It was more than a nonsense tale for me ("Le Petit Prince" by Saint-Exupéry was enough of that); it was a nightmarish tale. Add to it my fear of my teddy bear and you will have the perfect image of the dreaded bedtime I lived every night. I guess the illustrations by Tenniel were another trigger for my terror.

It took me years to be reconciled with Alice. I read comments, exegesis, paratextes or metatextes about the books, and then - then only - I could go back to the text as to any text and rationalise it. I am aware that I must have lost much of its immediate poetry. My friend reminded me that it was a tale told on a sunny afternoon to children to amuse and not to frighten them. The film of which he gives me the link for a long trailer shows all this:

Dreamchild - extract 38 minutes

And yet, when I look at the March Hare with his yellowing teeth, and the poor dormouse, or the Mock Turtle and the Gryphon, I still feel the hair on my neck bristling.

This led me to think about children's book in Britain and France (my Anglo-Saxon friends all told me that "Alice" was a delightful book - well books, with "Through the Looking Glass"-, and that they revelled in both and rather wanted to meet the characters), and British and French mythologies. 

To talk of both would take too long for such a blog but it seems that there are less fairies and elves and "little people" in French tales and myths, unless it is in Brittany - but Brittany is a Celtic country. The French are more at ease with the solar Greek and Latin/Roman myths, their gods, goddesses and minor divinities. The Gallic roots (I mean the roots of the Gauls) have been slowly erased by the Roman civilisation, itself carrying Greek traditions. The invasions from the East and North (Vandals, Visigoths, Franks et al.) did nothing to rekindle the Celtic ground. Christianity had come over the Roman gods. By the end of the fifth century, the core of what would become the Realm of France was officially Christian with the christening of the Frank King Clovis. A breach of civilisation was irredeemably dug between France and Britain.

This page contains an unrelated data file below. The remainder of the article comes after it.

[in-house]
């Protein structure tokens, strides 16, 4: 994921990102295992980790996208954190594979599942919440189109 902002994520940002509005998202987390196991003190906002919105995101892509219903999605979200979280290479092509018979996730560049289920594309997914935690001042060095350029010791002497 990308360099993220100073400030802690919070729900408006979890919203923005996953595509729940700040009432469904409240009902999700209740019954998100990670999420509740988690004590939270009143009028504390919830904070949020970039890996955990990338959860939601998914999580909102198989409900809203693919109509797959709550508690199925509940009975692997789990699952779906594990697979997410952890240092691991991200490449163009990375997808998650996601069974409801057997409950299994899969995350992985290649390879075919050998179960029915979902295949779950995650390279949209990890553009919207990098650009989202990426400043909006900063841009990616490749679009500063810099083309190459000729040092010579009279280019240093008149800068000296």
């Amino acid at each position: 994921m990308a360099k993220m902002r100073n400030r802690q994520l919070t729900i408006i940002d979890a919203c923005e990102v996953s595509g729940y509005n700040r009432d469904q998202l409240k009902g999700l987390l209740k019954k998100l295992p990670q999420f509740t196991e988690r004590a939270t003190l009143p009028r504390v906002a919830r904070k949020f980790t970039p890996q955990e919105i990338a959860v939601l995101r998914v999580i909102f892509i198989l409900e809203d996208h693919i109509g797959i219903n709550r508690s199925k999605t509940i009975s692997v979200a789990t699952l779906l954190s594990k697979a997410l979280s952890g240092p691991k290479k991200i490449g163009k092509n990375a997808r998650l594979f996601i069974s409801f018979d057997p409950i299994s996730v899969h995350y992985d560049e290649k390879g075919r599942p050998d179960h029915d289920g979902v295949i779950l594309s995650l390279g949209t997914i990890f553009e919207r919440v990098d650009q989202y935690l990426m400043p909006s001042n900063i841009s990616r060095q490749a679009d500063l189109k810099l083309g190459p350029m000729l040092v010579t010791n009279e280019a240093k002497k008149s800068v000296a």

Meanwhile, oblivious of all these more or less idle considerations, our tea party was a very reasonable one, not mad at all but greatly enjoyed. "Alice" was in my sole and only mind. Thus we all said we would make another occasion soon: so many cakes to bake and so many brands of tea to taste! 

Would we be on our way to seal the breach between "two nations" by way of tea parties?